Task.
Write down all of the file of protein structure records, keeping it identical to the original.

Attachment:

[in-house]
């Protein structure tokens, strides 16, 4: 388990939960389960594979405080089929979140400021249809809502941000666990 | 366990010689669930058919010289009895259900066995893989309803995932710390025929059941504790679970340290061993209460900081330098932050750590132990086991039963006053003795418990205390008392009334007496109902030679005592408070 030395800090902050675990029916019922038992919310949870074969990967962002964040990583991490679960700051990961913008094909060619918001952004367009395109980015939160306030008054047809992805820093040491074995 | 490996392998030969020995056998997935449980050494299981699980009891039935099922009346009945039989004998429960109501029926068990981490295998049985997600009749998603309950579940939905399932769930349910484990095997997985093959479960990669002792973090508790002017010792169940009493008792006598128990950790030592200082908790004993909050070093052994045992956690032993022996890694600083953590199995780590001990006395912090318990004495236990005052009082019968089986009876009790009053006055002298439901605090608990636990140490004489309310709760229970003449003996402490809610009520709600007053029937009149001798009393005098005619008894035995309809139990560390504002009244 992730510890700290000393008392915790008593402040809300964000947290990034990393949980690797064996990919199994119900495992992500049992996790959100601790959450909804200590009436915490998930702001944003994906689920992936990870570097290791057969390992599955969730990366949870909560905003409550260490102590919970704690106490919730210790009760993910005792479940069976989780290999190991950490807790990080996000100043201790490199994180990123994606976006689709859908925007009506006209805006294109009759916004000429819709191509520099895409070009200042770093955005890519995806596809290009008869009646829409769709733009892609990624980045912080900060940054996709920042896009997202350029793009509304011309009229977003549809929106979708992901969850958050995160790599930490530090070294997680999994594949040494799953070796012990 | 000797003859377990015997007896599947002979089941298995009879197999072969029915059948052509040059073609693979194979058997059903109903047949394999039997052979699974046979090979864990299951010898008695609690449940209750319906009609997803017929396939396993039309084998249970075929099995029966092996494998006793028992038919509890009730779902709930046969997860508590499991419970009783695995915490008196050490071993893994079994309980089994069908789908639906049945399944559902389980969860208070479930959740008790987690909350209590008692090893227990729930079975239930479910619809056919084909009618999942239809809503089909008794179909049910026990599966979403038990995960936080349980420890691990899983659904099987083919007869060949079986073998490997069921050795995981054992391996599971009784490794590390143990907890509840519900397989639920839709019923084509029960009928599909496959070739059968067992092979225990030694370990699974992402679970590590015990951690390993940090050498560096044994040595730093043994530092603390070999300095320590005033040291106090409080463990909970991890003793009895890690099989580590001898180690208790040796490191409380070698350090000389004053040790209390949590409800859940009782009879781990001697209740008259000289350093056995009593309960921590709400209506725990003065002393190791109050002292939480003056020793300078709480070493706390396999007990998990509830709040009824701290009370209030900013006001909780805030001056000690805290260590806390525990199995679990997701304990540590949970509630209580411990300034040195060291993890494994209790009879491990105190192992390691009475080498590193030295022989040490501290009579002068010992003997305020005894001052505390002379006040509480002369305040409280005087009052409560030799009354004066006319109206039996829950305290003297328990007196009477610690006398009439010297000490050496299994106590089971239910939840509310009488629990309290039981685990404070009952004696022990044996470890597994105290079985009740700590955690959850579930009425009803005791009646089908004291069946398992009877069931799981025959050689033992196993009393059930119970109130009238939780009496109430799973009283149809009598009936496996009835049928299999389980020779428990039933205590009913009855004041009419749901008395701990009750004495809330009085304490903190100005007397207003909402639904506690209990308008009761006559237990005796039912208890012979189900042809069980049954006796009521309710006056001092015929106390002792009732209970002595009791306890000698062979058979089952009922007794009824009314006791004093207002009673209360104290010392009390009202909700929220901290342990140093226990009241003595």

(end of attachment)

[in-house]
């Protein structure tokens, strides 16, 4: 388990939960389960594979405080089929979140400021249809809502941000666990 | 366990010689669930058919010289009895259900066995893989309803995932710390025929059941504790679970340290061993209460900081330098932050750590132990086991039963006053003795418990205390008392009334007496109902030679005592408070 030395800090902050675990029916019922038992919310949870074969990967962002964040990583991490679960700051990961913008094909060619918001952004367009395109980015939160306030008054047809992805820093040491074995 | 490996392998030969020995056998997935449980050494299981699980009891039935099922009346009945039989004998429960109501029926068990981490295998049985997600009749998603309950579940939905399932769930349910484990095997997985093959479960990669002792973090508790002017010792169940009493008792006598128990950790030592200082908790004993909050070093052994045992956690032993022996890694600083953590199995780590001990006395912090318990004495236990005052009082019968089986009876009790009053006055002298439901605090608990636990140490004489309310709760229970003449003996402490809610009520709600007053029937009149001798009393005098005619008894035995309809139990560390504002009244 992730510890700290000393008392915790008593402040809300964000947290990034990393949980690797064996990919199994119900495992992500049992996790959100601790959450909804200590009436915490998930702001944003994906689920992936990870570097290791057969390992599955969730990366949870909560905003409550260490102590919970704690106490919730210790009760993910005792479940069976989780290999190991950490807790990080996000100043201790490199994180990123994606976006689709859908925007009506006209805006294109009759916004000429819709191509520099895409070009200042770093955005890519995806596809290009008869009646829409769709733009892609990624980045912080900060940054996709920042896009997202350029793009509304011309009229977003549809929106979708992901969850958050995160790599930490530090070294997680999994594949040494799953070796012990 | 000797003859377990015997007896599947002979089941298995009879197999072969029915059948052509040059073609693979194979058997059903109903047949394999039997052979699974046979090979864990299951010898008695609690449940209750319906009609997803017929396939396993039309084998249970075929099995029966092996494998006793028992038919509890009730779902709930046969997860508590499991419970009783695995915490008196050490071993893994079994309980089994069908789908639906049945399944559902389980969860208070479930959740008790987690909350209590008692090893227990729930079975239930479910619809056919084909009618999942239809809503089909008794179909049910026990599966979403038990995960936080349980420890691990899983659904099987083919007869060949079986073998490997069921050795995981054992391996599971009784490794590390143990907890509840519900397989639920839709019923084509029960009928599909496959070739059968067992092979225990030694370990699974992402679970590590015990951690390993940090050498560096044994040595730093043994530092603390070999300095320590005033040291106090409080463990909970991890003793009895890690099989580590001898180690208790040796490191409380070698350090000389004053040790209390949590409800859940009782009879781990001697209740008259000289350093056995009593309960921590709400209506725990003065002393190791109050002292939480003056020793300078709480070493706390396999007990998990509830709040009824701290009370209030900013006001909780805030001056000690805290260590806390525990199995679990997701304990540590949970509630209580411990300034040195060291993890494994209790009879491990105190192992390691009475080498590193030295022989040490501290009579002068010992003997305020005894001052505390002379006040509480002369305040409280005087009052409560030799009354004066006319109206039996829950305290003297328990007196009477610690006398009439010297000490050496299994106590089971239910939840509310009488629990309290039981685990404070009952004696022990044996470890597994105290079985009740700590955690959850579930009425009803005791009646089908004291069946398992009877069931799981025959050689033992196993009393059930119970109130009238939780009496109430799973009283149809009598009936496996009835049928299999389980020779428990039933205590009913009855004041009419749901008395701990009750004495809330009085304490903190100005007397207003909402639904506690209990308008009761006559237990005796039912208890012979189900042809069980049954006796009521309710006056001092015929106390002792009732209970002595009791306890000698062979058979089952009922007794009824009314006791004093207002009673209360104290010392009390009202909700929220901290342990140093226990009241003595």